By Frank Lea
Posted September 12, 2017

I recently watched a video of a high school girl viciously punch a teacher in the face, try to kick her, and just repeatedly punch the woman. The teacher didn't fight back. The teacher barely defended herself as she walked away and told the student that she wouldn't be suspended (from work) over her. I don't know what happened before this fight. I don't know if the teacher deserved it. I don't know any of the backstory. All I have is a video of a teacher approaching a student and barely getting a few words in before the student pummels her like a Conor McGregor sparring partner. (See update at the end. I don't think that's a teacher)

Did you ever want to punch one of your teachers? I didn't. I knew better because I was taught to respect adults and follow directions as a kid. While I didn't always follow the directions, I certainly didn't mouth off to the adults or attack them viciously like the video you'll see below.  We were scared of our parents when we were kids. Not because our parents would beat the daylights out of us, but because we simply knew better. We knew that if we got in trouble at school that we were getting in trouble again at home.  What did that mean? It was always one of several things, or all of them, depending on how old we were or how severely we were in trouble.

My punishment at home meant I was grounded. I was NOT allowed to go outside. We didn't have smart phones as kids, so we weren't losers walking around with our heads down staring at a screen and not talking to anyone we're sitting next to. We were real kids. We rode bikes, played sports, shot toy guns at each other. We did real stuff that required us to look up from a screen and remember we're in a real world and not part of a virtual reality. When we were kids, we caught each other during games of "Freedom" or "tag" and we didn't catch fake Pokemon on a screen. That doesn't mean we didn't get our share of video games in. We were all addicted to Nintendo and Sega Genesis, but that was something we did when it rained or was too humid to do anything. We played the games at night during sleepovers and sometimes when we came in at night, or even in the morning before we went out. The majority of our day was outside doing something with friends. No electronics other than a lame handheld baseball game or an Altered Beast wrist watch existed, and it was ages before any of us got a Game Boy. Not going out meant life was hell. Not going out AND not being allowed on video games was even worse.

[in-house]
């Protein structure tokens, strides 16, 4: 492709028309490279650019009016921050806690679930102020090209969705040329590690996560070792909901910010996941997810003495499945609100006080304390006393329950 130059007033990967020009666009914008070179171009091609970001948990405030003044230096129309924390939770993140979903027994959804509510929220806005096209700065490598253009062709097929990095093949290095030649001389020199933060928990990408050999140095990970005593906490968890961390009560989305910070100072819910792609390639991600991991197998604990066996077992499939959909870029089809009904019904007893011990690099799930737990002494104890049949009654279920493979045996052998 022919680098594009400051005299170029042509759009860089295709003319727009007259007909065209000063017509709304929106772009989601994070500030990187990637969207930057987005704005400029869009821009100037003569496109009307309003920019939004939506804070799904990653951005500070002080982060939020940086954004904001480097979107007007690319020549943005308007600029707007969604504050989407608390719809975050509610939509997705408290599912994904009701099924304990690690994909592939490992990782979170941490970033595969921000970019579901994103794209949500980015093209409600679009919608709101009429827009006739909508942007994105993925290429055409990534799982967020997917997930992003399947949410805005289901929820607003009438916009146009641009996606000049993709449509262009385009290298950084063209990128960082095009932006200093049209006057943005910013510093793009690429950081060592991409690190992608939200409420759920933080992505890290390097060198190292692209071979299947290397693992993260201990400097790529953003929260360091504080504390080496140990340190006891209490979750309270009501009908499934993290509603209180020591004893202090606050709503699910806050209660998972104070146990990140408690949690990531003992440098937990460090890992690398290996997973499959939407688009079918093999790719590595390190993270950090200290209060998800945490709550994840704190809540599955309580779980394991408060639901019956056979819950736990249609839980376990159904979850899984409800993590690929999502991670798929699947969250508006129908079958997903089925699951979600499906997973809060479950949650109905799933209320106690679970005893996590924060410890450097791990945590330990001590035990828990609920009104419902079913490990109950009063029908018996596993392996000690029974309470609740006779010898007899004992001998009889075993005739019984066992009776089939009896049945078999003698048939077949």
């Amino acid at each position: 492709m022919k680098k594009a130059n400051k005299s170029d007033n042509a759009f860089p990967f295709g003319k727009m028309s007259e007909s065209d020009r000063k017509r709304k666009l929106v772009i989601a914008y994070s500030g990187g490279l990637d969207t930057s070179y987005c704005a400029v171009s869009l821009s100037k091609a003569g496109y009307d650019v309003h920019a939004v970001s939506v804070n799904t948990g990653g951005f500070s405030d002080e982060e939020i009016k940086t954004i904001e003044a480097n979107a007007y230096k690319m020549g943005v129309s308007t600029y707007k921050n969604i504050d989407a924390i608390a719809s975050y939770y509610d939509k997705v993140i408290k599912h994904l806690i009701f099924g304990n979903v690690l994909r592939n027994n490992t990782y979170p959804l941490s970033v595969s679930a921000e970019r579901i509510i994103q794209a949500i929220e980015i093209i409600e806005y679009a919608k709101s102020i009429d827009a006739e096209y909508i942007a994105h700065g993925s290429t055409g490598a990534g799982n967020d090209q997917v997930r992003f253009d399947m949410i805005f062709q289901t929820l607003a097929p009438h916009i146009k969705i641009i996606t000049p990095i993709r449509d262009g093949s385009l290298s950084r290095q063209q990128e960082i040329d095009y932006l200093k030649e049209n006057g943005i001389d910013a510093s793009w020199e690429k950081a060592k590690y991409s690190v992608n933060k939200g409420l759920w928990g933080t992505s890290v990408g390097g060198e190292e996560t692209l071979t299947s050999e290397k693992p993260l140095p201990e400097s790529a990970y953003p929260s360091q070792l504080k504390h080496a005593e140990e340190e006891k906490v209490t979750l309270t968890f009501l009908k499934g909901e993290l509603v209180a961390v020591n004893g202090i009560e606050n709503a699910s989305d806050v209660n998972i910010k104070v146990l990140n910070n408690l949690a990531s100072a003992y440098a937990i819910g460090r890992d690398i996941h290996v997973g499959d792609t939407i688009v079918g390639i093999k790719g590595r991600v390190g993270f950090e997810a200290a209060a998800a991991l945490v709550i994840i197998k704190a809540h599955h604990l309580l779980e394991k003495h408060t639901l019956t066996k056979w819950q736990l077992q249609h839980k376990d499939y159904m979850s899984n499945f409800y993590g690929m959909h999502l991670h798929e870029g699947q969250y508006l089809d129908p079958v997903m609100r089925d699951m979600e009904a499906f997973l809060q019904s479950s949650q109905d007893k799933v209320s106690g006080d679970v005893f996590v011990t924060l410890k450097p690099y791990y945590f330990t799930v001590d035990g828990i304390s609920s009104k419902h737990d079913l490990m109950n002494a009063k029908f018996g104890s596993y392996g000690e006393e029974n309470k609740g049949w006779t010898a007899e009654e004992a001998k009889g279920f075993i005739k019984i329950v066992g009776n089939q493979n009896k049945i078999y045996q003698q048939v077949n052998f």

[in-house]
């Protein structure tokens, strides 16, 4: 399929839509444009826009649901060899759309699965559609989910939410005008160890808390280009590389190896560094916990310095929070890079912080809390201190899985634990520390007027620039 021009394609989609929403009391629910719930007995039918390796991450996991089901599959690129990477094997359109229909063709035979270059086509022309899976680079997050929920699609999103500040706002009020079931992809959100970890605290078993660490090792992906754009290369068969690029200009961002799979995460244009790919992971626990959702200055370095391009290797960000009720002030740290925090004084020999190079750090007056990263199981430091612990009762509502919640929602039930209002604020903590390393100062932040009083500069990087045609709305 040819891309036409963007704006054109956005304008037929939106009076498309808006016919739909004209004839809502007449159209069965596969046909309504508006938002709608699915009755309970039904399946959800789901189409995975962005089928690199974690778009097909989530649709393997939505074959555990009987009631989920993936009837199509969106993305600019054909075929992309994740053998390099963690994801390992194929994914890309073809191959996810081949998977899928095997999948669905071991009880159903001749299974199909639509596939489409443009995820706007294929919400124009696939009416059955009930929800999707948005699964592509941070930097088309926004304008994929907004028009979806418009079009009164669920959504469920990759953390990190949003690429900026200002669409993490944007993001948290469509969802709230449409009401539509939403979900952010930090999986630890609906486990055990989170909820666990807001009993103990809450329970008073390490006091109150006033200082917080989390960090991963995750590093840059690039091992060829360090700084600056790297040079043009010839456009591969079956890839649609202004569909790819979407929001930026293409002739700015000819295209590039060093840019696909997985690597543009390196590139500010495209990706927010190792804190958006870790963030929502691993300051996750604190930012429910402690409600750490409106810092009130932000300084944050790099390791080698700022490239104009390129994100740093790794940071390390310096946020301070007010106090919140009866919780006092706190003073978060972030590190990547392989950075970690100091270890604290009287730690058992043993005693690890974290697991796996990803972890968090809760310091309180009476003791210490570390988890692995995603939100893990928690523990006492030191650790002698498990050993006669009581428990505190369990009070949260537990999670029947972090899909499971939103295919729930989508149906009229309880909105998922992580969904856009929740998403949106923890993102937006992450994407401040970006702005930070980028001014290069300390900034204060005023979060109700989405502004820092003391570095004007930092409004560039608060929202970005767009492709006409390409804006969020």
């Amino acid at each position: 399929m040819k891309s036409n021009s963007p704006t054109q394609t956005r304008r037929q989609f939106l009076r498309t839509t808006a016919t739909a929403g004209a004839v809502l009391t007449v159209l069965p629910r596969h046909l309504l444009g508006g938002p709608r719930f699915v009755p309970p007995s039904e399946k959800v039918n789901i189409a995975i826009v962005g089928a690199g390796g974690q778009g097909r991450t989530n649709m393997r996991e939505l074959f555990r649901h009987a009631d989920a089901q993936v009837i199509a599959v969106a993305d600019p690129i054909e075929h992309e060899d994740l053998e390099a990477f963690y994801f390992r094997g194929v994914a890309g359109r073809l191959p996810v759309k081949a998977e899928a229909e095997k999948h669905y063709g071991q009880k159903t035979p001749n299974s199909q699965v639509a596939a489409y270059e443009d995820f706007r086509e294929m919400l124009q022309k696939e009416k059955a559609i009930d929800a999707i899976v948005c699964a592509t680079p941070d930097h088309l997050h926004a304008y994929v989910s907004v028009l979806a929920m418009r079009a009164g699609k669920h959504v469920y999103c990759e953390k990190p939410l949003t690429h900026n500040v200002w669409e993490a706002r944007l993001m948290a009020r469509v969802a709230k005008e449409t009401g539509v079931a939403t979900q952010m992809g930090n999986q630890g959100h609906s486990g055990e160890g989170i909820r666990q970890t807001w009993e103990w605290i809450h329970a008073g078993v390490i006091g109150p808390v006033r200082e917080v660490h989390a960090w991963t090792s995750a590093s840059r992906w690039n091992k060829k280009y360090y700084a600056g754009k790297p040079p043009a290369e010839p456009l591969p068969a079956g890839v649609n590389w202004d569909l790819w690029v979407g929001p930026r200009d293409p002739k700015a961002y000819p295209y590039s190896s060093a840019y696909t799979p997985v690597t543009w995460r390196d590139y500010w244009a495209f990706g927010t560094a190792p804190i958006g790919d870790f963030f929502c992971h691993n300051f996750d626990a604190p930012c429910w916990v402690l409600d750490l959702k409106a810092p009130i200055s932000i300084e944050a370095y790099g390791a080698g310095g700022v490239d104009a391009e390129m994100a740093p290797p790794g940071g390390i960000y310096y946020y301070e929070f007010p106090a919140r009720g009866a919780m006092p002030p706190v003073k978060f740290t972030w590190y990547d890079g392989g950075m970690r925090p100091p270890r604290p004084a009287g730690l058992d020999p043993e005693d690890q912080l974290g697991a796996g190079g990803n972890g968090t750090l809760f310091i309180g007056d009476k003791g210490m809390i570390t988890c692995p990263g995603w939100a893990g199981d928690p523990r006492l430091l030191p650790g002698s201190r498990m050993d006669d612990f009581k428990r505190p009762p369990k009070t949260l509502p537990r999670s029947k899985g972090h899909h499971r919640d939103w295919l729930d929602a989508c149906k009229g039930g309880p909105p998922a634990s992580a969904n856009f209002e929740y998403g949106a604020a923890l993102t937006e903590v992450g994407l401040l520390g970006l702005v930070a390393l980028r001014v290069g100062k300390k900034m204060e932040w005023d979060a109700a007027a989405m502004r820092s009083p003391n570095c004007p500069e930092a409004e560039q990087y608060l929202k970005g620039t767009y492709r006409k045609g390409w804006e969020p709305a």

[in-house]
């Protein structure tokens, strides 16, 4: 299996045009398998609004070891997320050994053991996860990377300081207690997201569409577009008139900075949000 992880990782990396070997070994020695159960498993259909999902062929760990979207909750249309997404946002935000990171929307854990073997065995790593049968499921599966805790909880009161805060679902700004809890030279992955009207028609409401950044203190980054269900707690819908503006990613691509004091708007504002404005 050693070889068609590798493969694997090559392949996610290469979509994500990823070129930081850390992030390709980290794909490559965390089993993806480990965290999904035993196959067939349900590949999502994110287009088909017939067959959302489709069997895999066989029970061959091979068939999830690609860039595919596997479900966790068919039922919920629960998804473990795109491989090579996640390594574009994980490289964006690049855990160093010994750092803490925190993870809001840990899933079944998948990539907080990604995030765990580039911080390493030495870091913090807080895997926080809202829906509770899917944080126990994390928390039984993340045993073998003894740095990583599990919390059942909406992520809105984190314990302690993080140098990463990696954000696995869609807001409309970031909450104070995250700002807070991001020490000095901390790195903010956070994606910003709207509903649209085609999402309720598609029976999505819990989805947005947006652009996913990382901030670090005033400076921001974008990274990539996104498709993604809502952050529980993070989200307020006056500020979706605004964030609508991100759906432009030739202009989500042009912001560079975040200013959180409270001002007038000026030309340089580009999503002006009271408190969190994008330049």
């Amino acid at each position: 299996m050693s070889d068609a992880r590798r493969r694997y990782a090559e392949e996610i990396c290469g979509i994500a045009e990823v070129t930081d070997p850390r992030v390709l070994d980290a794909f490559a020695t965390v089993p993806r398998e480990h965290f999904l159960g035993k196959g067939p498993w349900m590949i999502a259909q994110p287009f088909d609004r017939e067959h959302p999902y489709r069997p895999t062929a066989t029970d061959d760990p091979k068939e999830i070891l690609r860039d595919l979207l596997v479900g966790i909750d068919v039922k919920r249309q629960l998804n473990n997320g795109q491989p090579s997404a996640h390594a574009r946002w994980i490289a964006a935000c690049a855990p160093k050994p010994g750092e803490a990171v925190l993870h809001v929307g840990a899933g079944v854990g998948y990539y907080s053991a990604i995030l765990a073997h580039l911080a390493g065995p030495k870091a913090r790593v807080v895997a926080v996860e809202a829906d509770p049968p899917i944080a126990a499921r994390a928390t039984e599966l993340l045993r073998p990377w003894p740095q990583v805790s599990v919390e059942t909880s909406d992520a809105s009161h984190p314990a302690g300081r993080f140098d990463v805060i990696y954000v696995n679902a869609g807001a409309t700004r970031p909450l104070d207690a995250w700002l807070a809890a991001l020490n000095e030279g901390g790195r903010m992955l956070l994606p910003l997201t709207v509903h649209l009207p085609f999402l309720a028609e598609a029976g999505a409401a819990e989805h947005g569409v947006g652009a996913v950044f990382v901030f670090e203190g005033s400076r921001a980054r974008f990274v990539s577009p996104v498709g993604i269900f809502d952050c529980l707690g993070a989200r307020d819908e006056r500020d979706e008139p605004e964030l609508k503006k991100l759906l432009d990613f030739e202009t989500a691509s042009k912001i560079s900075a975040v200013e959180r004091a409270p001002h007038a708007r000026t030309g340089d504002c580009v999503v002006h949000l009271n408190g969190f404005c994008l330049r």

If the behavior was severe, then the punishment got worse. ONE time I was caught stealing out of a Jamesway. I stuffed two handheld games down my pants. My stupid self OPENED the hard plastic package and took the game out. Then put the games in my pants above my butt crack. I thought for sure I was free and clear. Nope. Someone heard me crackling the plastic on TWO games from a mile away. Stupid me didn't remember that everyone else has ears. Hearing the opening of the packages, then probably seeing two game-less packs laying in the aisle, under everything else, and one can only assume the inevitable. Some guy who worked there told my mom and Grandma (Mom Mom) they had to check me. They had no clue why. They were shocked to find out I was guilty and the man took the games back inside and called it a day. I was ten-years-old and a horrible thief. My Mom and Grandma were embarrassed. They told my Dad about it at home. They agreed upon the only thing they rarely ever did. Three lashes with a belt is what they saved for serious things. It wasn't fun, that's for sure.